Hometown: New York City
Album: Mega Rama
Members: Lindsay Baker (vocals/guitar), Robbie Guertin (vocals/drums) and Chris Diken (guitar)
For Fans Of: Sleater-Kinney, Dinosaur Jr., Yo La Tengo
The name Radical Dads might bring to mind an aging barbershop group performing Police covers at weddings, but it’s actually a group of hard-rocking thirty-somethings bringing back the very best of ’90s lo-fi.
A shared love of groups like Sonic Youth and The Pixies brought Lindsay Baker, Robbie Guertin and Chris Diken together back in college in the late ’90s. Baker was going to school at Brown University in Providence, R.I., and Guertin and Diken were attending Connecticut College, an hour or so away on a light traffic day.
“I kept getting lost in Providence, kept sliding down Interstate-95,” Baker says.
Guertin says he saw a poster on Diken’s dorm room door for Man or Astro-Man?, ‘90s surf rock group. “I had never heard them before, but it seemed like I ought to hear them,” Guertin says. “Chris doesn’t even remember having the poster.”
“Chris and Lindsay started playing together, and I got really jealous and I kind of wanted to play with them to so I started playing the drums so I could be in the band,” Guertin says. ”And that was that.”
“We just all really like a lot of the same bands,” says Diken, “and I think back when we were in college, it was kind of a self identifying thing where if somebody else liked the band that you liked, you could basically know all about that person without having to get to know them. So I think we all bonded together over music and over those particular bands and those formative influences never really left us.”
After a bit of time together as Made in Canada, Guertin, Baker and Diken went their separate musical ways for a decade. Guertin became the drummer for the much-beloved Clap Your Hands Say Yeah, and he and Diken would also play in side project Uninhabitable Mansions in New York. That is, until Baker moved back to New York after some time spent in Los Angeles in 2008.
The three-piece picked up right where they had left off in the previous millennium and quickly began work on their first full-length album Mega Rama, a process that took about six months. With some help from Sean Greenhalgh of Clap Your Hands Say Yeah, they left the studio with a fast-moving, ’90s rock revival record with only a few tracks longer than three minutes.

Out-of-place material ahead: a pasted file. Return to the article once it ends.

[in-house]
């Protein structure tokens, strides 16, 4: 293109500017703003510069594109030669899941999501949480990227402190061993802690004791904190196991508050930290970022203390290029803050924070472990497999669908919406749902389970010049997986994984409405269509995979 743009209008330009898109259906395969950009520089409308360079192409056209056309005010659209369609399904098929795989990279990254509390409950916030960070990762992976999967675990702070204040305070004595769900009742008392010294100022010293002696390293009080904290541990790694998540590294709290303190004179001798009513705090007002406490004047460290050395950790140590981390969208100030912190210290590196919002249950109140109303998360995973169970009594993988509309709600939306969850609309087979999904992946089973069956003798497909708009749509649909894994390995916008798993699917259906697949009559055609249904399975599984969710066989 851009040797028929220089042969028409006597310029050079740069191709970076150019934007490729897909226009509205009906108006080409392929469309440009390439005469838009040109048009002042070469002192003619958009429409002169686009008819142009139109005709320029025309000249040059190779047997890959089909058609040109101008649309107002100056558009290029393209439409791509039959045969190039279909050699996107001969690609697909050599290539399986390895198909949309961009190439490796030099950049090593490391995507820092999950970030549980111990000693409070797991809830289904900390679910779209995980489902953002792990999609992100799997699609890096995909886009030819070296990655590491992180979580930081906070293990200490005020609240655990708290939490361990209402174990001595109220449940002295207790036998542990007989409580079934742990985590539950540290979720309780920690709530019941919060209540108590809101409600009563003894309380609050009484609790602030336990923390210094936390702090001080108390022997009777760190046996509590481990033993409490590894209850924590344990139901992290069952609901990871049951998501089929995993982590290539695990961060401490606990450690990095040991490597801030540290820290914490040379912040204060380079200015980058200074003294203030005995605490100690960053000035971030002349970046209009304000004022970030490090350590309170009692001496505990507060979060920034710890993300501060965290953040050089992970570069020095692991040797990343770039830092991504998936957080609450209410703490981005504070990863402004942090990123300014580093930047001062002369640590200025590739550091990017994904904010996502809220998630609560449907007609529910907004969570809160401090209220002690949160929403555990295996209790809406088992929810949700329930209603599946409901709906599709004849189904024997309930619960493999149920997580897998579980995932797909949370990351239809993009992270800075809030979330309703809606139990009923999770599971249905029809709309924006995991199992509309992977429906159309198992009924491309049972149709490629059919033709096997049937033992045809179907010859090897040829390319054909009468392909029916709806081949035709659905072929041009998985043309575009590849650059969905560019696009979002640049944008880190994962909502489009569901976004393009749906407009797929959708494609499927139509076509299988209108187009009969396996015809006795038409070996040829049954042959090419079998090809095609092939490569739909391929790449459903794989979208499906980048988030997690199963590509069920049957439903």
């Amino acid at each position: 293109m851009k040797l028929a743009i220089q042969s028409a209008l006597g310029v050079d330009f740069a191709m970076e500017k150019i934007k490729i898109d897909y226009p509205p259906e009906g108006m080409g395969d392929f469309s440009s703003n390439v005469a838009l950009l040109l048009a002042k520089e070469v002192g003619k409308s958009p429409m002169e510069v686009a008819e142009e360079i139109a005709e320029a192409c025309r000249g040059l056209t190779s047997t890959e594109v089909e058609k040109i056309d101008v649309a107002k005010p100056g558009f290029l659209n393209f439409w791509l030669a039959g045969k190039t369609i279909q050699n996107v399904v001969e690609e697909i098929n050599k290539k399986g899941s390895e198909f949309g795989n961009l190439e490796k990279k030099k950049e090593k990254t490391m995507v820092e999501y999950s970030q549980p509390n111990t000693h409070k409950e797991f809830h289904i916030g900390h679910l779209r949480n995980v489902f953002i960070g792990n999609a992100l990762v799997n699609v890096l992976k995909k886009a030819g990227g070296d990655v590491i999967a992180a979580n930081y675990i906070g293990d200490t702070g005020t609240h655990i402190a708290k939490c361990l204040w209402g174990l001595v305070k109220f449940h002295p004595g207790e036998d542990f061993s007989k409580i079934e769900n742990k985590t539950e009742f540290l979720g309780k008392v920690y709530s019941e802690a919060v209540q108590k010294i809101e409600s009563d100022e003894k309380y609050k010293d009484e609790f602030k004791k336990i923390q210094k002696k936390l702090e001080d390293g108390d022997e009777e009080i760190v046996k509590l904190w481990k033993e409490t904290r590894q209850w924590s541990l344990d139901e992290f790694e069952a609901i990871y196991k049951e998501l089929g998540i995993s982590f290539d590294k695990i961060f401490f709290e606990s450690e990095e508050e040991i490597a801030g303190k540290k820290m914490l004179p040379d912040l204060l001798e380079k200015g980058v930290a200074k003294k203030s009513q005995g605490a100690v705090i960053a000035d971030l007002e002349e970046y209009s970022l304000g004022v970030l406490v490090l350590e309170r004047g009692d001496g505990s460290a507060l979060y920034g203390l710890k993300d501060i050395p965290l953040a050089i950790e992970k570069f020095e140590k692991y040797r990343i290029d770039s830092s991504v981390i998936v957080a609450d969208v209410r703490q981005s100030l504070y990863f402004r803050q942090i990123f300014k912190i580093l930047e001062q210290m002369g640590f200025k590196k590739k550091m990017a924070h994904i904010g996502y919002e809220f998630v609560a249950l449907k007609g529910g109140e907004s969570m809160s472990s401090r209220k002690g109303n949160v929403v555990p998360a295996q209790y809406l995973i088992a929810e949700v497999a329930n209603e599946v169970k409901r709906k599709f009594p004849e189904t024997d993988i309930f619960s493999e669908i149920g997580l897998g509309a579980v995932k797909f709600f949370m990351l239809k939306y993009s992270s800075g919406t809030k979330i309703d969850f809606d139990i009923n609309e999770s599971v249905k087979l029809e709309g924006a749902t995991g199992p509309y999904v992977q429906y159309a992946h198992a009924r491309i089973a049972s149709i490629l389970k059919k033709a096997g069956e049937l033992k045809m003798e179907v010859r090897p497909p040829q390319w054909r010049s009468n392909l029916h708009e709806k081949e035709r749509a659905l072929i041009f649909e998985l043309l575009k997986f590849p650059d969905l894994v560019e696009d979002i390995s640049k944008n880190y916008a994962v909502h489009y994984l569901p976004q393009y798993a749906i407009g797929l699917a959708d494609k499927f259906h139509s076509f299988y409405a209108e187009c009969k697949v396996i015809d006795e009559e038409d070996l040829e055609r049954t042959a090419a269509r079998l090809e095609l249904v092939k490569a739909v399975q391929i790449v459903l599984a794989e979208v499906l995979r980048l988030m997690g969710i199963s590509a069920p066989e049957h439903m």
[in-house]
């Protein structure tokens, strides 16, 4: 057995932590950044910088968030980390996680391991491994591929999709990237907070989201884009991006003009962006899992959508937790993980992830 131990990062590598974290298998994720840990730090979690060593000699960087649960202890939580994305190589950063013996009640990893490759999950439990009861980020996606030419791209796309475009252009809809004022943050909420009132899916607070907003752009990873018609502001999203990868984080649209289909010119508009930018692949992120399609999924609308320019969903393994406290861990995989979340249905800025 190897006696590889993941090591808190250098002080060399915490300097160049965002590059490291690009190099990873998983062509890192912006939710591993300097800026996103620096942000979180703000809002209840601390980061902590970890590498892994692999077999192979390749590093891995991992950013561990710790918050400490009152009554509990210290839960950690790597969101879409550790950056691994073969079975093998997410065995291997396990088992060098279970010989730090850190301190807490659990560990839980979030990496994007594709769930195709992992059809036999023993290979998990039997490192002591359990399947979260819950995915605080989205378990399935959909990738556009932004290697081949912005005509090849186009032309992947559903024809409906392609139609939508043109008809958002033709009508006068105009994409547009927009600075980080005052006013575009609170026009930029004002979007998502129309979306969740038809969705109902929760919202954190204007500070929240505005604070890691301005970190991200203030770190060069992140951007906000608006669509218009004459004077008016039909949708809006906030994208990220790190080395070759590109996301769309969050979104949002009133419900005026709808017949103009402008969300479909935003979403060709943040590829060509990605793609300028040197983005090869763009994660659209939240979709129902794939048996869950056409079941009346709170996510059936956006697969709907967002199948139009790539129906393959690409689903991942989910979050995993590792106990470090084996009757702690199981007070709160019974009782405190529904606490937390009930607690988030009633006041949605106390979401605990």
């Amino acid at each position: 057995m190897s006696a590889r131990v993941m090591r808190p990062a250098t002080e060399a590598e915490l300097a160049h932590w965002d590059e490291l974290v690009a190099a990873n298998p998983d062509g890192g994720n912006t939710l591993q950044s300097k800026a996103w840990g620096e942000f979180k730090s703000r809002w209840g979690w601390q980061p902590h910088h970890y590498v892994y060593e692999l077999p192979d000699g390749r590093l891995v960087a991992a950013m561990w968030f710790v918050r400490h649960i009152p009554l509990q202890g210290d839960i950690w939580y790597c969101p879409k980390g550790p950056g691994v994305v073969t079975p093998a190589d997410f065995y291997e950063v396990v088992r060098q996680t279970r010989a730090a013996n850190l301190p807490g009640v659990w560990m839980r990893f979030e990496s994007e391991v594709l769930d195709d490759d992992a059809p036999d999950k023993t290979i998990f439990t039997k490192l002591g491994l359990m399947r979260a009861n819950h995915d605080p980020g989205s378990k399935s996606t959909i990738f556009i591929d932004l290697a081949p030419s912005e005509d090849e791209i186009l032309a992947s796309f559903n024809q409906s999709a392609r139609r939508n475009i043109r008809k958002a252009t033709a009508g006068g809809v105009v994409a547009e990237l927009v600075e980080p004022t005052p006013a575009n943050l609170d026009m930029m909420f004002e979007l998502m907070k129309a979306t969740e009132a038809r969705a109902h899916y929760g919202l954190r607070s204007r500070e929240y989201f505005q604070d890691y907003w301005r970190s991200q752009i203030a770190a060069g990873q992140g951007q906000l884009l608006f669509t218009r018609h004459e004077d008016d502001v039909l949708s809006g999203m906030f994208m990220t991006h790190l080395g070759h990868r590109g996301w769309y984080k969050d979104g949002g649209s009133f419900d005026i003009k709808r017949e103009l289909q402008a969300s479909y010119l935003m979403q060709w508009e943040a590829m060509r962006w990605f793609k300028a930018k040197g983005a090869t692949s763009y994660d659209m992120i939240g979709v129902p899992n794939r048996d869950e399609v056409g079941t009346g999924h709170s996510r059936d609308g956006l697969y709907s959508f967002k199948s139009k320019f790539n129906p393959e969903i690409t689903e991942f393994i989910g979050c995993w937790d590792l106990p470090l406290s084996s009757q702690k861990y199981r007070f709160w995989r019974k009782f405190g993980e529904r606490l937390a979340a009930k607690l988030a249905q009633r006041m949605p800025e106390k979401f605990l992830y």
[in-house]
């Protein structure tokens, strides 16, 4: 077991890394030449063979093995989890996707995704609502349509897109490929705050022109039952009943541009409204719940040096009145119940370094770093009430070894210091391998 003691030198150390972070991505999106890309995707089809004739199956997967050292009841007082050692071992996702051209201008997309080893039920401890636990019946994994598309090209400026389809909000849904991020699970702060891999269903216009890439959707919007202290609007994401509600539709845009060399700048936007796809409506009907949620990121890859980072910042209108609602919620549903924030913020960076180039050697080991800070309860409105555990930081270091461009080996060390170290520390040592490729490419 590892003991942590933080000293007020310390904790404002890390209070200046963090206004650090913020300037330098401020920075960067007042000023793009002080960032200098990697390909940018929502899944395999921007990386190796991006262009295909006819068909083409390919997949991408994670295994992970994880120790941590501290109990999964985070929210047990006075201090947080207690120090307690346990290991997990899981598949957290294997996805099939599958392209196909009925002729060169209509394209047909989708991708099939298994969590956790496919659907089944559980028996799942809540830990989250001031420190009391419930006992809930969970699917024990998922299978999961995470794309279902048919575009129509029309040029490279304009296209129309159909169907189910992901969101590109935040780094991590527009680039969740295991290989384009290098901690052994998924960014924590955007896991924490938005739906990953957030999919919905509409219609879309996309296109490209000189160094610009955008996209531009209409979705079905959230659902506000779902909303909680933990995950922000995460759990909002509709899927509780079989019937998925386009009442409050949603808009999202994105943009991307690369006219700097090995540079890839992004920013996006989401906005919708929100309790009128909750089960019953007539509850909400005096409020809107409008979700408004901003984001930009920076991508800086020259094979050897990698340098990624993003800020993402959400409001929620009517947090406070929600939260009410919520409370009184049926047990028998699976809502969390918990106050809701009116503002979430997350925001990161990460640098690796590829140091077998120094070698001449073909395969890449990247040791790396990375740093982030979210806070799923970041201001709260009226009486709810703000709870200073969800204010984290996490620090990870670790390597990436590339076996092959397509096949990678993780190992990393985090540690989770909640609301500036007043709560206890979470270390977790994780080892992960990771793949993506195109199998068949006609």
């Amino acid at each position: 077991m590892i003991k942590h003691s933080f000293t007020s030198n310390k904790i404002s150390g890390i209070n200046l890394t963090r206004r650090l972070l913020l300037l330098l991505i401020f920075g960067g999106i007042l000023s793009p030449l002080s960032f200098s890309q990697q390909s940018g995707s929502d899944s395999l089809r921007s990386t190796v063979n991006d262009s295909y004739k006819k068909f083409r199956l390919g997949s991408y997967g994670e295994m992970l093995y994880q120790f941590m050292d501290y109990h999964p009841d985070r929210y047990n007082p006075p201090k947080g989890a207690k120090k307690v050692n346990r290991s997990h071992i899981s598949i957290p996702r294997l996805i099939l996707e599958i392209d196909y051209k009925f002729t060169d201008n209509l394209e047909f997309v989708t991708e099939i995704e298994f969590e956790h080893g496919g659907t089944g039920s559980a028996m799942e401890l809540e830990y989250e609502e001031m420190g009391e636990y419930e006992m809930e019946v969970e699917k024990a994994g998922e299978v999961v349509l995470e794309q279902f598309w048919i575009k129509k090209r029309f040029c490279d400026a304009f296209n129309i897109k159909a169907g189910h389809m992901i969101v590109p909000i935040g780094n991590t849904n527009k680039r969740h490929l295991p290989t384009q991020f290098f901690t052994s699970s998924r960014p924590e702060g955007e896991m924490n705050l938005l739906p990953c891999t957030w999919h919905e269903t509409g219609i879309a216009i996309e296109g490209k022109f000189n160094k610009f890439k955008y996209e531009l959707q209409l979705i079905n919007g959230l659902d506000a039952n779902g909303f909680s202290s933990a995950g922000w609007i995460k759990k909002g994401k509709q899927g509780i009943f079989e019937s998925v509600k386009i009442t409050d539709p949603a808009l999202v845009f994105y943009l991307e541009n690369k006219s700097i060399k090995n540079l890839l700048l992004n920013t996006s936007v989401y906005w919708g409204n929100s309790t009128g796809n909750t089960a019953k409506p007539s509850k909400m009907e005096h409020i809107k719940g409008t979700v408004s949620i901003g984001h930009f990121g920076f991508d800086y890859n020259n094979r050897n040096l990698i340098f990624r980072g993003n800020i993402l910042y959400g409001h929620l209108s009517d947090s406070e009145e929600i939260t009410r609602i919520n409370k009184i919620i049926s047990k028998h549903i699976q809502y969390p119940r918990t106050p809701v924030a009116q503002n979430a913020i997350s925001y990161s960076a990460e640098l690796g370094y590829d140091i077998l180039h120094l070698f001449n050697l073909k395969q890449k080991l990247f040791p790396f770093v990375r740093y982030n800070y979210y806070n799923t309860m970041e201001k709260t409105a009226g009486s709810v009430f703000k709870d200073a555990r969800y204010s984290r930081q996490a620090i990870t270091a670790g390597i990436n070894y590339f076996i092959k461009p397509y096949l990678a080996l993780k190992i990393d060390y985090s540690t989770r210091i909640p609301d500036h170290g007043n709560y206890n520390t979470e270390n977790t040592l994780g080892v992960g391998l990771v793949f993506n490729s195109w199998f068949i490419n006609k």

Baker’s expressive vocals hop gracefully over an electric guitar, bearing an eerie similarity to early Sleater-Kinney, who Baker says she spent 90 percent of college listening to. The five-minute track “Hurricane” could have easily been a B-side on Sleater’s 1999 release, The Hot Rock. Guertin jumps on to lead vocals for a couple tracks, giving the album an interesting twist. It’s a fast-paced lo-fi thrill ride, which would make Dinosaur Junior, Yo La Tengo and other acts the band considers influential incredibly proud.
“It has a lot to do with loving guitars and the sounds that guitars can make,” Baker says. “I think there are a lot of bands now that are doing that in very awesome ways so even though people are like ‘Oh, [this sounds like] ’90s rock,’ I think it just happened to be a period that was just really psyched about the electric guitar and its possibilities.”
That passion for experimental guitar will take Radical Dads far. They push the limit on Mega Rama and it doesn’t seem they’ll be slowing down anytime soon. The group is currently recording new material and says that they hope to be touring through much of the upcoming fall and spring. Keep watch for an upcoming 7” from the band. And don’t let their name fool you, none of the members of this group are actually fathers—at least, not yet.